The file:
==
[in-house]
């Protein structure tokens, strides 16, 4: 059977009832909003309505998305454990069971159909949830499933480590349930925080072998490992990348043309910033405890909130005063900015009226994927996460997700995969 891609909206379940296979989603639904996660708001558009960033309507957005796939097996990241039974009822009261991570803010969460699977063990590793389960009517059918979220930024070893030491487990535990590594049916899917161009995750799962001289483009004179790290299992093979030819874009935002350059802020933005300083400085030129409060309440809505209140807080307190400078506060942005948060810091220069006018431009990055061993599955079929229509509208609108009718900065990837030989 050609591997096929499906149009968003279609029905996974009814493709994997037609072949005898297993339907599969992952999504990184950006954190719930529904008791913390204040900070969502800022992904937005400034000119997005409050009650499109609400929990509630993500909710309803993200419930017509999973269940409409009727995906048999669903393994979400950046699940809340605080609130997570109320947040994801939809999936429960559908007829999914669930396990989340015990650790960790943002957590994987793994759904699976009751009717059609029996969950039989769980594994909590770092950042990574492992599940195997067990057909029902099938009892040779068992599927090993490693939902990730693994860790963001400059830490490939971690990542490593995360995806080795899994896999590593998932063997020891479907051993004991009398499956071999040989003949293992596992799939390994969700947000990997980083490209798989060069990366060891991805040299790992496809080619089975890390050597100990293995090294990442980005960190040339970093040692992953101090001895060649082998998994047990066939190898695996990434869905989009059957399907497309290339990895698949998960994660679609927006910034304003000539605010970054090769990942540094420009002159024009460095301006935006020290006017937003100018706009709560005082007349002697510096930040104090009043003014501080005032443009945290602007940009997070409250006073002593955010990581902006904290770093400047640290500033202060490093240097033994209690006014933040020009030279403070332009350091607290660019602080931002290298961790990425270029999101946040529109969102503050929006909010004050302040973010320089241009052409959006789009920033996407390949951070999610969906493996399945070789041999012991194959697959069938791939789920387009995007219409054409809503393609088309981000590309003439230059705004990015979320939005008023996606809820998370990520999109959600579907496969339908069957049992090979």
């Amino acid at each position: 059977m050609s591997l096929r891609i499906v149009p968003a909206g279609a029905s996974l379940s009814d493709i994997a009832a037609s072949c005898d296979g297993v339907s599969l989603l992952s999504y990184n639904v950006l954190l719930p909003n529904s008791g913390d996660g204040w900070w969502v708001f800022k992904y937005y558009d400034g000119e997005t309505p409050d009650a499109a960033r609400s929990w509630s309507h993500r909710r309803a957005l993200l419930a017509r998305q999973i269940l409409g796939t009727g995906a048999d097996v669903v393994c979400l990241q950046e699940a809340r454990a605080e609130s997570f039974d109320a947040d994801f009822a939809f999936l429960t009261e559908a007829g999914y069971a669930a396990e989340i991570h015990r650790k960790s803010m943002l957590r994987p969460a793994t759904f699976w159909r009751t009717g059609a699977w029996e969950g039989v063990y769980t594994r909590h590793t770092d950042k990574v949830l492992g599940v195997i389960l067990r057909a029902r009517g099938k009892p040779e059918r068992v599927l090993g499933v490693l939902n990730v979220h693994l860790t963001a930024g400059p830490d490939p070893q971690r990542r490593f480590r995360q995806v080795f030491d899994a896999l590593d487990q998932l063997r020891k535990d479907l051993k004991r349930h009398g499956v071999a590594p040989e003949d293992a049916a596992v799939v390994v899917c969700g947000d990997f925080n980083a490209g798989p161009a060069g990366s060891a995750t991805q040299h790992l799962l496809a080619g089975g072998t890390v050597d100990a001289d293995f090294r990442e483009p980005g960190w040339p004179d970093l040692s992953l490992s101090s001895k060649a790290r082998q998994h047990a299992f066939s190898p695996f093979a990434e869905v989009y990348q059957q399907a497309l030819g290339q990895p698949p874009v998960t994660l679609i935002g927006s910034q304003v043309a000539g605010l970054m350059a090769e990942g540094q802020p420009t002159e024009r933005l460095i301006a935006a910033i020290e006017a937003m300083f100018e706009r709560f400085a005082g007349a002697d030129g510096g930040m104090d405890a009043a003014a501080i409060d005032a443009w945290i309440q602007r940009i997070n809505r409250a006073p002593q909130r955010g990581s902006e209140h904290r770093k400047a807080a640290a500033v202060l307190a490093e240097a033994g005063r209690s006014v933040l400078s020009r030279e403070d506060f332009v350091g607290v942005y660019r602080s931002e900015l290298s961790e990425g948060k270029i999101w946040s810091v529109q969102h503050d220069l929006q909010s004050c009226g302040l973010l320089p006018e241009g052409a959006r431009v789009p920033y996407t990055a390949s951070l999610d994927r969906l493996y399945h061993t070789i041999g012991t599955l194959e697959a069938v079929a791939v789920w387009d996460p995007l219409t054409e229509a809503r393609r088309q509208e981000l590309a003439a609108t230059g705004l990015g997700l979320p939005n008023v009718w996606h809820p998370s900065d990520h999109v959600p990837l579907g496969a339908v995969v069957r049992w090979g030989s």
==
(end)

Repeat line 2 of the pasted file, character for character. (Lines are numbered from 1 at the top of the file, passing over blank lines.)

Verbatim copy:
């Protein structure tokens, strides 16, 4: 059977009832909003309505998305454990069971159909949830499933480590349930925080072998490992990348043309910033405890909130005063900015009226994927996460997700995969 891609909206379940296979989603639904996660708001558009960033309507957005796939097996990241039974009822009261991570803010969460699977063990590793389960009517059918979220930024070893030491487990535990590594049916899917161009995750799962001289483009004179790290299992093979030819874009935002350059802020933005300083400085030129409060309440809505209140807080307190400078506060942005948060810091220069006018431009990055061993599955079929229509509208609108009718900065990837030989 050609591997096929499906149009968003279609029905996974009814493709994997037609072949005898297993339907599969992952999504990184950006954190719930529904008791913390204040900070969502800022992904937005400034000119997005409050009650499109609400929990509630993500909710309803993200419930017509999973269940409409009727995906048999669903393994979400950046699940809340605080609130997570109320947040994801939809999936429960559908007829999914669930396990989340015990650790960790943002957590994987793994759904699976009751009717059609029996969950039989769980594994909590770092950042990574492992599940195997067990057909029902099938009892040779068992599927090993490693939902990730693994860790963001400059830490490939971690990542490593995360995806080795899994896999590593998932063997020891479907051993004991009398499956071999040989003949293992596992799939390994969700947000990997980083490209798989060069990366060891991805040299790992496809080619089975890390050597100990293995090294990442980005960190040339970093040692992953101090001895060649082998998994047990066939190898695996990434869905989009059957399907497309290339990895698949998960994660679609927006910034304003000539605010970054090769990942540094420009002159024009460095301006935006020290006017937003100018706009709560005082007349002697510096930040104090009043003014501080005032443009945290602007940009997070409250006073002593955010990581902006904290770093400047640290500033202060490093240097033994209690006014933040020009030279403070332009350091607290660019602080931002290298961790990425270029999101946040529109969102503050929006909010004050302040973010320089241009052409959006789009920033996407390949951070999610969906493996399945070789041999012991194959697959069938791939789920387009995007219409054409809503393609088309981000590309003439230059705004990015979320939005008023996606809820998370990520999109959600579907496969339908069957049992090979």